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Health Inequality over the Life-Cycle

  • Halliday, Timothy J.


    (University of Hawaii at Manoa)

We investigate the evolution of health inequality over the life-course. Health is modeled as a latent variable that is determined by three factors: endowments, and permanent and transitory shocks. We employ Simulated Minimum Distance and the Panel Study of Income Dynamics to estimate the model. We estimate that permanent shocks account for under 10% of the total variation in health for the college educated, but between 35% and 70% of total health variability for people without college degrees. Consistent with this, we find that health inequality moves substantially more slowly over the life-course for the college educated.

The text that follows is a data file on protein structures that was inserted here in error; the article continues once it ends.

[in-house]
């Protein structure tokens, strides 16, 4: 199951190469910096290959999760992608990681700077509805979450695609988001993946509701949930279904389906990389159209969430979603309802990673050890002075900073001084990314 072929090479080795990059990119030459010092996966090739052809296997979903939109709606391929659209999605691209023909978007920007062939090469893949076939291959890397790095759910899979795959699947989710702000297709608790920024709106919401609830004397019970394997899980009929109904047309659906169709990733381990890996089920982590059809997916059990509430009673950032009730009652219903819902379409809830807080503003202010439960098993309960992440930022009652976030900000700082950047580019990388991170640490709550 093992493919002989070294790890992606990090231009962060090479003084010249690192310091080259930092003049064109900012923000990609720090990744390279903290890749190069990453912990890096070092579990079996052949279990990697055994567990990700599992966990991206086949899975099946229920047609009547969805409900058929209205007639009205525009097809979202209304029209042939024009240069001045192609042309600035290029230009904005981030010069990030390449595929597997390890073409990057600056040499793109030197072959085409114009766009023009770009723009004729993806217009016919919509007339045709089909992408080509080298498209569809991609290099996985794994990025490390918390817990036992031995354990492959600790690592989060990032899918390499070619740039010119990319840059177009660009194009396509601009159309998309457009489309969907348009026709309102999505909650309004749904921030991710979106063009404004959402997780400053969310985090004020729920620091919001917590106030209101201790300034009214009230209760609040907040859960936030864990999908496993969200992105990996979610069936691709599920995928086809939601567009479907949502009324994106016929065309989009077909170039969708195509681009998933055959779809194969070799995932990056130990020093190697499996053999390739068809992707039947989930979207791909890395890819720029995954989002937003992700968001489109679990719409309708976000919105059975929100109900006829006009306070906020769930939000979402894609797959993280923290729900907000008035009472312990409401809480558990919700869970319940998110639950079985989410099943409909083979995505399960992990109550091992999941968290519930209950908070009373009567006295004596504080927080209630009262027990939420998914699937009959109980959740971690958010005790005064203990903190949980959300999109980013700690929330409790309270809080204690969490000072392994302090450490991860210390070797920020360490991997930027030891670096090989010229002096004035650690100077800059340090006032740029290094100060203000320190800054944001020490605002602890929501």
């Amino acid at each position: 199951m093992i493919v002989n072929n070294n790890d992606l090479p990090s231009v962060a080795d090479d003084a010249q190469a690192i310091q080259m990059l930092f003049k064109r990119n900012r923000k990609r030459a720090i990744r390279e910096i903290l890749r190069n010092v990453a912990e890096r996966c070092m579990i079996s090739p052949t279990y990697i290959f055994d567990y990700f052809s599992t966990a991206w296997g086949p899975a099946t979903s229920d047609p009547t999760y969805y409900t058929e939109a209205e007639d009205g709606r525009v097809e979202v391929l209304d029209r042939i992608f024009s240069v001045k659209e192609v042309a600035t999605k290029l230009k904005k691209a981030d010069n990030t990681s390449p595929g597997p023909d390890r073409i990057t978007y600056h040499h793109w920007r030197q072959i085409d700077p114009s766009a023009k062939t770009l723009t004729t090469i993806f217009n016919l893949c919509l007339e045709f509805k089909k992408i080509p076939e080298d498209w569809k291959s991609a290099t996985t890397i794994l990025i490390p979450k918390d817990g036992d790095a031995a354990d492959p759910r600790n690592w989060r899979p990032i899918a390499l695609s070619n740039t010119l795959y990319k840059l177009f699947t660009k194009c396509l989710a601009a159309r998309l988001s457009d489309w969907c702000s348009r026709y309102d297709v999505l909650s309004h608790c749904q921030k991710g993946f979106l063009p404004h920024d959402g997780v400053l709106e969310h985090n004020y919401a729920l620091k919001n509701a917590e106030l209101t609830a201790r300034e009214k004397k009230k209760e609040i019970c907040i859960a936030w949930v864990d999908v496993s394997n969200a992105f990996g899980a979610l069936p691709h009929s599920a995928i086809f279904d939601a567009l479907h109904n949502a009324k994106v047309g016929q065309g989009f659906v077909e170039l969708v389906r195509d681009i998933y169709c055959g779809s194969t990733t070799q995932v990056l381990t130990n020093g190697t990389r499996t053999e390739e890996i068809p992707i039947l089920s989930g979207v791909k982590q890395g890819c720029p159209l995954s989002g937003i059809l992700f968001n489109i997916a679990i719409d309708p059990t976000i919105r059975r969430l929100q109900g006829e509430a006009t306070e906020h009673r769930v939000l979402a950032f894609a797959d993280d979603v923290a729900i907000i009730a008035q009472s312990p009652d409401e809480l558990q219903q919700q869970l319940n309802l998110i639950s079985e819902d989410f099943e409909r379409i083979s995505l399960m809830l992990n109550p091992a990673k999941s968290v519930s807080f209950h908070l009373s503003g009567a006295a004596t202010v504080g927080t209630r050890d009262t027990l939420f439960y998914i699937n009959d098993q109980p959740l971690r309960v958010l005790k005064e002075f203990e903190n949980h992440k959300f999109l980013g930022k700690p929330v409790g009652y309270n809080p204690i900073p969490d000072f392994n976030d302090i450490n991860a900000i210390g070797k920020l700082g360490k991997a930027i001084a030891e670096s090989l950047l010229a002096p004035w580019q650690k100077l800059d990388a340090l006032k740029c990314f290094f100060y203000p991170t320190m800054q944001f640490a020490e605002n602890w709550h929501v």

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Paper provided by Institute for the Study of Labor (IZA) in its series IZA Discussion Papers with number 4369.

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Length: 33 pages
Date of creation: Aug 2009
Date of revision:
Publication status: published in: BE Journal of Economic Analysis and Policy, 2011, 11(3), Article 5
Handle: RePEc:iza:izadps:dp4369
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  9. Timothy J. Halliday, 2006. "Testing for State Dependence with Time-Variant Transition Probabilities," Working Papers 200614, University of Hawaii at Manoa, Department of Economics.
  10. Jérôme Adda & James Banks & Hans-Martin von Gaudecker, 2009. "The Impact of Income Shocks on Health: Evidence from Cohort Data," Journal of the European Economic Association, MIT Press, vol. 7(6), pages 1361-1399, December.
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